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Dearth of Women at Senior Levels

The disturbing fact is that the percentage of women in senior leadership roles in businesses has remained relatively steady.


Only 4.9% of Fortune 500 CEOs and 2% of S&P 500 CEOs are women. And those numbers are declining globally.


There are, of course, many factors that contribute to this dearth of women at senior levels. For centuries, there have been broad, cultural biases against women and stereotypes die slowly. People have long believed that many women elect not to aspire to the highest ranks of the organization and take themselves out of the running (though recent research disputes that). Lots of research has shown that unconscious bias places a significant role in hiring and promotion decisions, which also contributes to the lower number of women in key positions.


Current data presents even more compelling evidence that this bias is incorrect and unwarranted. Women are perceived by their managers — particularly their male managers — to be slightly more effective than men at every hierarchical level and in virtually every functional area of the organization. That includes the traditional male bastions of IT, operations, and legal.

As you can see in the chart below, women were rated as excelling in taking initiative, acting with resilience, practicing self-development, driving for results, and displaying high integrity and honesty. In fact, they were thought to be more effective in 84% of the competencies that we most frequently measure.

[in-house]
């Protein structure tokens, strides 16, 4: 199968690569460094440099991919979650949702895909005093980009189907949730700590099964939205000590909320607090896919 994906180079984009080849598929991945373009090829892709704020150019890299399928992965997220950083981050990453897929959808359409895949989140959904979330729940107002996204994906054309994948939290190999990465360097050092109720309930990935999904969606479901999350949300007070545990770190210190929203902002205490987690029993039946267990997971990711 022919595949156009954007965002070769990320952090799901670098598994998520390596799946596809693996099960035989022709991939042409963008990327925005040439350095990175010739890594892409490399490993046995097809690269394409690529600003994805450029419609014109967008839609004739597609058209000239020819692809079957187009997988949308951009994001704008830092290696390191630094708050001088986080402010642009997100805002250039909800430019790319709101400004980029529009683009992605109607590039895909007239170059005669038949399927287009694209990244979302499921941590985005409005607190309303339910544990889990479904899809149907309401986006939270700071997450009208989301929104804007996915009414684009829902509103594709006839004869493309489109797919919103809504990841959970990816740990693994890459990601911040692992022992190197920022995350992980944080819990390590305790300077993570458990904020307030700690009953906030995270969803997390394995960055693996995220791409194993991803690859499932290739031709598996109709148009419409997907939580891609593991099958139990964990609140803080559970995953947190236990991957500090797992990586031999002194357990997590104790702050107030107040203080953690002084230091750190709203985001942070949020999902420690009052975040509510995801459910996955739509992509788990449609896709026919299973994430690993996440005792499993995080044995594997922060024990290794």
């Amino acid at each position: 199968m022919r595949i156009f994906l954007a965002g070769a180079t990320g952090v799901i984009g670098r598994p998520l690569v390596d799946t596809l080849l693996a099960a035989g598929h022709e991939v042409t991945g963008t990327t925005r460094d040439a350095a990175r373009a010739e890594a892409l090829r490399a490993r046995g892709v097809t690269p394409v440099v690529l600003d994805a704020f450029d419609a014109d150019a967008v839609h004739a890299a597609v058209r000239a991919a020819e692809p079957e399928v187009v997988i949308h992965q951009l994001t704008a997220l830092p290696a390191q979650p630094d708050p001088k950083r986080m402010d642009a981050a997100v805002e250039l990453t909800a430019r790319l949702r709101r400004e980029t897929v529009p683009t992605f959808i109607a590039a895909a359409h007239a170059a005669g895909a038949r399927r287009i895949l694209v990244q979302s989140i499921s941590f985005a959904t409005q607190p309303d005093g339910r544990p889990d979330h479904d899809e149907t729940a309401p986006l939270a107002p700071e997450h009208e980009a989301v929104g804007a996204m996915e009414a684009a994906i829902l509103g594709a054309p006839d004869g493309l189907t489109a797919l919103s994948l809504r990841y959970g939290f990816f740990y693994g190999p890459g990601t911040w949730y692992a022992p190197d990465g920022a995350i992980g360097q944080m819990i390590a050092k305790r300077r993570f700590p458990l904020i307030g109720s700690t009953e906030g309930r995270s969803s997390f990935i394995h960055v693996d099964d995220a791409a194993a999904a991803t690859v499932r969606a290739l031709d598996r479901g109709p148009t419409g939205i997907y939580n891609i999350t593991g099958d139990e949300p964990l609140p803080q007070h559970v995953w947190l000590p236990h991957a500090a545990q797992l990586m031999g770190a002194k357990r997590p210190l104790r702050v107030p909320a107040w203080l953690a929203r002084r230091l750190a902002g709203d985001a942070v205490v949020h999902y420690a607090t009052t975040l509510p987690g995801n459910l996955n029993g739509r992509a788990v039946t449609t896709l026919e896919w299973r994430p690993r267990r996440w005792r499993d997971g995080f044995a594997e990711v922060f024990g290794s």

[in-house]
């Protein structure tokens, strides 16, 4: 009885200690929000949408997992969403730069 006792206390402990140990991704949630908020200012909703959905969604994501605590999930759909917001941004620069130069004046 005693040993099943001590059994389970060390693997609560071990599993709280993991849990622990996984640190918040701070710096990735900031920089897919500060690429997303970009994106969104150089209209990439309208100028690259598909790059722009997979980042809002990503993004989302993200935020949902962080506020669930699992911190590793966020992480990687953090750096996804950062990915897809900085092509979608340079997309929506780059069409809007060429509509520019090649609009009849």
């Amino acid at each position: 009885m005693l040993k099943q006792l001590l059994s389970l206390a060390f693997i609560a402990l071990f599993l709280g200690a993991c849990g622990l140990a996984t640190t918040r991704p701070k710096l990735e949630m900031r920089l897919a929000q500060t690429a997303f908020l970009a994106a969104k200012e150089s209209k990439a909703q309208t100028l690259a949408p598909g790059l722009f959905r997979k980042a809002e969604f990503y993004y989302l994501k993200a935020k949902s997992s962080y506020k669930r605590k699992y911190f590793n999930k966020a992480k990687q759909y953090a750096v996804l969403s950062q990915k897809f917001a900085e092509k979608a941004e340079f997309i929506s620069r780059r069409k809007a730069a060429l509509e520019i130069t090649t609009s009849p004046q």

According to an analysis of thousands of 360-degree reviews, women outscored men on 17 of the 19 capabilities that differentiate excellent leaders from average or poor ones.



​Capability

Women’s percentile

Men’s percentile

Takes initiative

55.6

48.2

Resilience

54.7

49.3

Practises self-development

54.8

49.6

Drives for results

53.9

48.8

Displays high integrity and honesty

54.0

49.1

Develops others

54.1

49.8

Inspires and motivates others

53.9

49.7

Bold leadership

53.2

49.8

Builds relationships

53.2

49.9

Champions change

53.1

49.8

Establishes stretch goals

52.6

49.7

Collaboration and teamwork

52.6

50.2

Connects to the outside world

​51.6

50.3

Communicates powerfully and prolifically

51.8

50.7

Solves problems and analyzes issues

​51.5​

50.4

Leadership speed

51.5

50.5

Innovates

51.4

51

Technical or professional expertise

50.1

51.1

Develops strategic perspective

50.1

51.4


51.4

Note: The t-values of all data are statistically significant.

Source: Zenger Folkman 2019



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